Thermal Stability and Fibrillogenesis of Collagen from Tissue of Patients with Dupuytren’s Disease
Dupuytren’s disease (DD) is a spontaneously occurring tissue rearrangement with a number of biochemical and cellular variations compared to normal fibroblast activity (McFarlaine 1983; Gabbiani and Majno 1972). Fibroblasts are influenced by a number of environmental factors, e.g., cytokines, drugs, or biomechanical stress, which modulate gene expression and therefore the rate of collagen production and extracellular matrix formation. The extracellular matrix of connective tissue is basically constructed of collagen fibrils and various noncollagenous extracellular matrix proteins (Piez 1984). Specific collagen types and proteoglycans modulate the biomechanical character of tissues including skin, bone, cornea, or palmar aponeurosis (Romanic et al. 1991; Birk et al. 1990; Scott 1988; Lapiere et al. 1977). In pathological situations such as fibrosis, the pattern of collagen expression is changed (Bailey et al. 1977).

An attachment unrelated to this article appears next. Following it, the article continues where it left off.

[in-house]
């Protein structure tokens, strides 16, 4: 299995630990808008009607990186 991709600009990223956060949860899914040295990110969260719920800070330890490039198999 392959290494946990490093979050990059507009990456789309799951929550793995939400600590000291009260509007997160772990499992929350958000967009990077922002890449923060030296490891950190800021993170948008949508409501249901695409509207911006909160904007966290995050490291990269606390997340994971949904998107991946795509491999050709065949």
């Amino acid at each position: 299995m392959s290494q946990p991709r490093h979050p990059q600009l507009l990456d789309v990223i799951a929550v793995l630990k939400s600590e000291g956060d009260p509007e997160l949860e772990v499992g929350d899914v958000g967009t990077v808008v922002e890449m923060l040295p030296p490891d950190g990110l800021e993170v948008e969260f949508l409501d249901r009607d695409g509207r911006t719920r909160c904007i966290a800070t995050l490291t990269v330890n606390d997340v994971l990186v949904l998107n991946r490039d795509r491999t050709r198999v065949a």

KeywordsQuartz Sedimentation Electrophoresis Proline Lysine
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